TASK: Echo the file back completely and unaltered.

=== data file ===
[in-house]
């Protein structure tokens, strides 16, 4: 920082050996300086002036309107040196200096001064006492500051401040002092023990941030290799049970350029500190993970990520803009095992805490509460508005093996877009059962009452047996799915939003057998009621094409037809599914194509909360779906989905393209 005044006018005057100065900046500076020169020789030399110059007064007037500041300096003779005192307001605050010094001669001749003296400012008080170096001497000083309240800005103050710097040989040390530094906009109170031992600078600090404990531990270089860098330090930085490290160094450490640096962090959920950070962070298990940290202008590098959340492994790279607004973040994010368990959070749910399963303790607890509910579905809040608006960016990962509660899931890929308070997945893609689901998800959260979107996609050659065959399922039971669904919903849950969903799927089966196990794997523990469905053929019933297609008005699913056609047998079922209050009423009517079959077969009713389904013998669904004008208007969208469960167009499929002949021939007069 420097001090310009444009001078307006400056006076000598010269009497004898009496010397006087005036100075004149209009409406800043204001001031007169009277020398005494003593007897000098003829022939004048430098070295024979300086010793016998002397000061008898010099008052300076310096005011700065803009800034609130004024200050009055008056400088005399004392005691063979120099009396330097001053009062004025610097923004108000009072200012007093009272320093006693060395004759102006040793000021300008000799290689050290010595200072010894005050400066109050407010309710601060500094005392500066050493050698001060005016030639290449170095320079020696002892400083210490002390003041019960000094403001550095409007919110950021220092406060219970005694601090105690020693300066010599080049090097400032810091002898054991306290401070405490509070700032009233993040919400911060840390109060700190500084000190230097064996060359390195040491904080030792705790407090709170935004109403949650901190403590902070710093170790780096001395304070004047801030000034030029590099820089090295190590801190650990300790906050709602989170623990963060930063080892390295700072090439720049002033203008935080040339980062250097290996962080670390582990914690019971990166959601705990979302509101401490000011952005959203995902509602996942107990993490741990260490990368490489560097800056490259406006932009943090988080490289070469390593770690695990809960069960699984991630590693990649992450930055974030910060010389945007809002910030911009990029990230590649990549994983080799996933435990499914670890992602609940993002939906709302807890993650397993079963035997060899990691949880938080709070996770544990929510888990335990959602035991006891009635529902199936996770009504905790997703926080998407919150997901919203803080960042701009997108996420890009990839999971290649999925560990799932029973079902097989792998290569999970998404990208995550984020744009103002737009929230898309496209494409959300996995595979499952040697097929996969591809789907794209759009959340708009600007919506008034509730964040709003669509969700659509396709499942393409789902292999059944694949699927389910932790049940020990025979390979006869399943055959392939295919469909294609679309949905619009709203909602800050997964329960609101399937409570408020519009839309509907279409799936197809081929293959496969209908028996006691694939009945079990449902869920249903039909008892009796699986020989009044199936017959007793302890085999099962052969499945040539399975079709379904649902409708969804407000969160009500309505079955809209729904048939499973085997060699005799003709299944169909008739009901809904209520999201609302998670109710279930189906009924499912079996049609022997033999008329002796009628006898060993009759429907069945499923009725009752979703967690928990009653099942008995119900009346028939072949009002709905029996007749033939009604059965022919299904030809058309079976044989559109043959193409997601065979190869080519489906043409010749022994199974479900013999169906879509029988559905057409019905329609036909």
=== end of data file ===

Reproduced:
[in-house]
């Protein structure tokens, strides 16, 4: 920082050996300086002036309107040196200096001064006492500051401040002092023990941030290799049970350029500190993970990520803009095992805490509460508005093996877009059962009452047996799915939003057998009621094409037809599914194509909360779906989905393209 005044006018005057100065900046500076020169020789030399110059007064007037500041300096003779005192307001605050010094001669001749003296400012008080170096001497000083309240800005103050710097040989040390530094906009109170031992600078600090404990531990270089860098330090930085490290160094450490640096962090959920950070962070298990940290202008590098959340492994790279607004973040994010368990959070749910399963303790607890509910579905809040608006960016990962509660899931890929308070997945893609689901998800959260979107996609050659065959399922039971669904919903849950969903799927089966196990794997523990469905053929019933297609008005699913056609047998079922209050009423009517079959077969009713389904013998669904004008208007969208469960167009499929002949021939007069 420097001090310009444009001078307006400056006076000598010269009497004898009496010397006087005036100075004149209009409406800043204001001031007169009277020398005494003593007897000098003829022939004048430098070295024979300086010793016998002397000061008898010099008052300076310096005011700065803009800034609130004024200050009055008056400088005399004392005691063979120099009396330097001053009062004025610097923004108000009072200012007093009272320093006693060395004759102006040793000021300008000799290689050290010595200072010894005050400066109050407010309710601060500094005392500066050493050698001060005016030639290449170095320079020696002892400083210490002390003041019960000094403001550095409007919110950021220092406060219970005694601090105690020693300066010599080049090097400032810091002898054991306290401070405490509070700032009233993040919400911060840390109060700190500084000190230097064996060359390195040491904080030792705790407090709170935004109403949650901190403590902070710093170790780096001395304070004047801030000034030029590099820089090295190590801190650990300790906050709602989170623990963060930063080892390295700072090439720049002033203008935080040339980062250097290996962080670390582990914690019971990166959601705990979302509101401490000011952005959203995902509602996942107990993490741990260490990368490489560097800056490259406006932009943090988080490289070469390593770690695990809960069960699984991630590693990649992450930055974030910060010389945007809002910030911009990029990230590649990549994983080799996933435990499914670890992602609940993002939906709302807890993650397993079963035997060899990691949880938080709070996770544990929510888990335990959602035991006891009635529902199936996770009504905790997703926080998407919150997901919203803080960042701009997108996420890009990839999971290649999925560990799932029973079902097989792998290569999970998404990208995550984020744009103002737009929230898309496209494409959300996995595979499952040697097929996969591809789907794209759009959340708009600007919506008034509730964040709003669509969700659509396709499942393409789902292999059944694949699927389910932790049940020990025979390979006869399943055959392939295919469909294609679309949905619009709203909602800050997964329960609101399937409570408020519009839309509907279409799936197809081929293959496969209908028996006691694939009945079990449902869920249903039909008892009796699986020989009044199936017959007793302890085999099962052969499945040539399975079709379904649902409708969804407000969160009500309505079955809209729904048939499973085997060699005799003709299944169909008739009901809904209520999201609302998670109710279930189906009924499912079996049609022997033999008329002796009628006898060993009759429907069945499923009725009752979703967690928990009653099942008995119900009346028939072949009002709905029996007749033939009604059965022919299904030809058309079976044989559109043959193409997601065979190869080519489906043409010749022994199974479900013999169906879509029988559905057409019905329609036909």